Stories from Life Sciences:
Thanks to a national initiative, salad bars are showing up in public schools across the country. Now a BYU researchers is trying to figure out how to get kids to eat from them.
Researchers at BYU were major contributors to the first fully successful effort to sequence the genome of quinoa—a grain experts believe may hold the key to feeding the world’s growing population.
If you want students to eat well, what they really need is a real meal—at least that’s according to a new BYU study published in the Journal of Nutrition Education and Behavior.
Apparently bugs are a great source of protein. That’s why food science researchers at BYU are looking at how to process insects, specifically crickets, to make them more palatable to the western world.
New research from BYU exercise science professors finds that pro-inflammatory molecules actually go down in the knee joint after running.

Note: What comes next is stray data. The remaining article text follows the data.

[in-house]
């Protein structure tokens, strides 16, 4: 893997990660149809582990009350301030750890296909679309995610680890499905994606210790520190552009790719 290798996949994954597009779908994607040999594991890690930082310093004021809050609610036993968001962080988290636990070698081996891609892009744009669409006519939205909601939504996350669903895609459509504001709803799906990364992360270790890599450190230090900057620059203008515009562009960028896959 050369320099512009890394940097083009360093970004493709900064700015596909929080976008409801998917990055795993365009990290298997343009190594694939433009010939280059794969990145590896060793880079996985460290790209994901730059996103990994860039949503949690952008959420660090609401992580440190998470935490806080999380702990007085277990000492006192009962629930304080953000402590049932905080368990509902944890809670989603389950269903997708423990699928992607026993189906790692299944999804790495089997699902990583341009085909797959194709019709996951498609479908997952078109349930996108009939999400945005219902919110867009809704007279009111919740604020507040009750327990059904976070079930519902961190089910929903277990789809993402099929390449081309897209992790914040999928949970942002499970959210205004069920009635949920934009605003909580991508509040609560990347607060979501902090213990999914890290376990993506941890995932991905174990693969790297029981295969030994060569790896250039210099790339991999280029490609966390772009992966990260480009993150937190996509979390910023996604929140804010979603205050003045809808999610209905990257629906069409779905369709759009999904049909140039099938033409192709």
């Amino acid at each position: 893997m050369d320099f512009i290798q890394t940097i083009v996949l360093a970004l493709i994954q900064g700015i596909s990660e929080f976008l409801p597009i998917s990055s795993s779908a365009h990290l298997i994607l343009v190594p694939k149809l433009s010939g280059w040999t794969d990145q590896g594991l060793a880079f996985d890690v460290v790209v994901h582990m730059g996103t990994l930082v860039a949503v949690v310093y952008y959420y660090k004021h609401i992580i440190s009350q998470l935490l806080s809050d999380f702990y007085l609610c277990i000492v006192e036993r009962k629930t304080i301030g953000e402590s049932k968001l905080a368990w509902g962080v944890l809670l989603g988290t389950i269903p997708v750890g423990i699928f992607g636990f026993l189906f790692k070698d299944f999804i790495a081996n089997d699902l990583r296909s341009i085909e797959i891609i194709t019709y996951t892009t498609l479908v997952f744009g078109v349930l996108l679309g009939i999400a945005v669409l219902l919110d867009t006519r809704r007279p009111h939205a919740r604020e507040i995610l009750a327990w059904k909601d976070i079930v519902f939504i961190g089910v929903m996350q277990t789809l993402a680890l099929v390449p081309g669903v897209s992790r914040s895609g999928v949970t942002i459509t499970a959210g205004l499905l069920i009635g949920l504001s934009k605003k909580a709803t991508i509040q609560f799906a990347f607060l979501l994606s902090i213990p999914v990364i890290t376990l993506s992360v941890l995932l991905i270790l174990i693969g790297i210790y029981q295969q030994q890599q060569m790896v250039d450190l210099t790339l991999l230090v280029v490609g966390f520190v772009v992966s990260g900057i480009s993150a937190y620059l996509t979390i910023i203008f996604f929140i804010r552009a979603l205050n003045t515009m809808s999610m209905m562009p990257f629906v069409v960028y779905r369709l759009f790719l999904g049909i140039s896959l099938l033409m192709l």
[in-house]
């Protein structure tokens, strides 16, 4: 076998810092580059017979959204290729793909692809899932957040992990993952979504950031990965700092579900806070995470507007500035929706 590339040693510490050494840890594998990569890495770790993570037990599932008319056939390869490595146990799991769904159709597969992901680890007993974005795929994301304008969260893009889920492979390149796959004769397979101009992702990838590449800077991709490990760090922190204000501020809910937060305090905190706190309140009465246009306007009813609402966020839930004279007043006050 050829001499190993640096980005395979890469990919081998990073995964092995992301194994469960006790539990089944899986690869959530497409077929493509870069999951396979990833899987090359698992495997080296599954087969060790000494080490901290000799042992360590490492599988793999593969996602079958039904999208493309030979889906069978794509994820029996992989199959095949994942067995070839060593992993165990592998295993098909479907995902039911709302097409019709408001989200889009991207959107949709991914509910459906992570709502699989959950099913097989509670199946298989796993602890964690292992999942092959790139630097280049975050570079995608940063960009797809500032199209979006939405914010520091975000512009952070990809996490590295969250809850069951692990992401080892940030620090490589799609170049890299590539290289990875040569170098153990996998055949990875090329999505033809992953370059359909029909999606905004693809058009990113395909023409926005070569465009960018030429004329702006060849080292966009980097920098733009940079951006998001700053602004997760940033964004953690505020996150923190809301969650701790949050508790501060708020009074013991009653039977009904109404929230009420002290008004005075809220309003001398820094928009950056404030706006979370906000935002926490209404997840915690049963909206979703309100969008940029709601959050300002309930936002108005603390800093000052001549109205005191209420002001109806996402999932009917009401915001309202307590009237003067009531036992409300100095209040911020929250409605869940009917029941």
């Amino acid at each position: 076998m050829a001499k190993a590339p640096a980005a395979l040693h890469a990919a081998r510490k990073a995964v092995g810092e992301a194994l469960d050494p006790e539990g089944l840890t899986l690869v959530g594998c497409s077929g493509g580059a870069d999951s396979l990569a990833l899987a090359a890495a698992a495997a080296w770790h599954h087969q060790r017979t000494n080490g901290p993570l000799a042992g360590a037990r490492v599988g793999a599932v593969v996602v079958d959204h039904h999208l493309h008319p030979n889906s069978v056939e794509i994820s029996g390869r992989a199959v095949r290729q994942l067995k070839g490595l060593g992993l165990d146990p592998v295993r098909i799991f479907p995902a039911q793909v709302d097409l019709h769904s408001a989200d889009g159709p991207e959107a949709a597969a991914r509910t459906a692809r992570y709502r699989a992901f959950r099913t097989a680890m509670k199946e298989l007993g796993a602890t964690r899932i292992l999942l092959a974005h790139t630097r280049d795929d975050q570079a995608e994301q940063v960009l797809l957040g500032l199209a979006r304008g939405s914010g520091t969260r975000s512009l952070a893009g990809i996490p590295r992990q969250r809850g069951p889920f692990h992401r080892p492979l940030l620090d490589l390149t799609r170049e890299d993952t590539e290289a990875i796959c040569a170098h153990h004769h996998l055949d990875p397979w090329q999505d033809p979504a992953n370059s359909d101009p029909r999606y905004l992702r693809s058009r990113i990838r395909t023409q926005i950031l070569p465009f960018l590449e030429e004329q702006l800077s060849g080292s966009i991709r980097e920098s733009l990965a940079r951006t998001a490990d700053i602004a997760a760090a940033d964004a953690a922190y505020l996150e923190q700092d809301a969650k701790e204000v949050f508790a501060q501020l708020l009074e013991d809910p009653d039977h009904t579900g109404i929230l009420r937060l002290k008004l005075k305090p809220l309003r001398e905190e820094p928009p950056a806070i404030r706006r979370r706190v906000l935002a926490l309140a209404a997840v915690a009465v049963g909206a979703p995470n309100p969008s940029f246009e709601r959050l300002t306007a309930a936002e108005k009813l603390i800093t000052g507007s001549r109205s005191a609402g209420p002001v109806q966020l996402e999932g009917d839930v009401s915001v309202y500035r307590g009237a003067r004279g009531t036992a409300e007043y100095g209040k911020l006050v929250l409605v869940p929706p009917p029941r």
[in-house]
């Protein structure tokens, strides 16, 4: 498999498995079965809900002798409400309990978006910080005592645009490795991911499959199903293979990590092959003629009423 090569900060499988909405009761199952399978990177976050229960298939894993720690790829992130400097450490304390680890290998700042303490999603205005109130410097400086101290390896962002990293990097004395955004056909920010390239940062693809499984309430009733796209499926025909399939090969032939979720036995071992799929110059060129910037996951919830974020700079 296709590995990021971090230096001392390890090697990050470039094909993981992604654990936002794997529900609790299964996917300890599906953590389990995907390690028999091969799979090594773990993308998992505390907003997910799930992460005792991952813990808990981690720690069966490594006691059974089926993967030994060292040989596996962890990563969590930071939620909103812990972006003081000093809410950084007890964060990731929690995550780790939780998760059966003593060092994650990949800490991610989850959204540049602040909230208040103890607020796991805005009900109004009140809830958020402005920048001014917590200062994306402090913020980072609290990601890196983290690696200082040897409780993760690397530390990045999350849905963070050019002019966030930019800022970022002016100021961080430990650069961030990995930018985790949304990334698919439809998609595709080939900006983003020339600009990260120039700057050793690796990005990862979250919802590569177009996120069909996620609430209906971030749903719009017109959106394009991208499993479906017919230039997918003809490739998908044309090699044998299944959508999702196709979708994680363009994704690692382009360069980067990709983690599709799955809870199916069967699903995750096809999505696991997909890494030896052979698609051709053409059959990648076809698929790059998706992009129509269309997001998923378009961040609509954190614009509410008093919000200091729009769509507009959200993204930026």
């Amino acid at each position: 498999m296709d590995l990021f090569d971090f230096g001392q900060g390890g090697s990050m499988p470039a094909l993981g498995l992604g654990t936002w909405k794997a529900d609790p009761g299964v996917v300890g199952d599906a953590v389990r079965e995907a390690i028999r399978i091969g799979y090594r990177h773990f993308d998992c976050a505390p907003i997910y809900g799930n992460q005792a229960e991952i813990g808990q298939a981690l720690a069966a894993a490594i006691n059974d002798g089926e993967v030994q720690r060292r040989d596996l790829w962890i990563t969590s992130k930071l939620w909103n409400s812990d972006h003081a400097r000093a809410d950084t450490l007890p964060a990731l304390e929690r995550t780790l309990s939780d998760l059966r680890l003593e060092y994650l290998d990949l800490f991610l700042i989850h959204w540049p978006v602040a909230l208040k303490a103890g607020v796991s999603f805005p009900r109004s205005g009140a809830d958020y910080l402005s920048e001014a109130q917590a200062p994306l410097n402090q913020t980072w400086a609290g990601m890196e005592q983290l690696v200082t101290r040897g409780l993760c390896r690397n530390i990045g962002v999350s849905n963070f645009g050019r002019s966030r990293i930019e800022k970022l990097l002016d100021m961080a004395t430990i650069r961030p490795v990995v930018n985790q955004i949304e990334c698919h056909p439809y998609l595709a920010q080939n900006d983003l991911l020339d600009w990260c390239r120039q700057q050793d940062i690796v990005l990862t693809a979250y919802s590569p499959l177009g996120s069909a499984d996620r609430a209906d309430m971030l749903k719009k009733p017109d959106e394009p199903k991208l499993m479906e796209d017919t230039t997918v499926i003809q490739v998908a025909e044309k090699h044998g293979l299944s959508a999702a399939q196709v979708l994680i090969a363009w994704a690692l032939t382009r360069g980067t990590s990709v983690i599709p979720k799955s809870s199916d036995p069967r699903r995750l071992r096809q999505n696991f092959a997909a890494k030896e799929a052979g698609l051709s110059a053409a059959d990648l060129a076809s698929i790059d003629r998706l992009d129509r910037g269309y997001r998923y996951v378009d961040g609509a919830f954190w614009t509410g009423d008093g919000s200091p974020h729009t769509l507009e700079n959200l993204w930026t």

BYU biologist Byron Adams has spent many bone-chilling months in Antarctica digging up creatures like tardigrades, nematodes and rotifers to find out how they survived the ice age. His latest work took him to the top of an Antarctic glacier.
The Emerald Ash Borer is eating its way across America. Next stop? Utah. But not if BYU biologists can do something about it.
Syntrichia caninervis (aka seriously awesome desert moss) uses tiny hair-like structures on its leaves to absorb water from the atmosphere until droplets form and flow to the leaf. And sometimes it does it upside-down.
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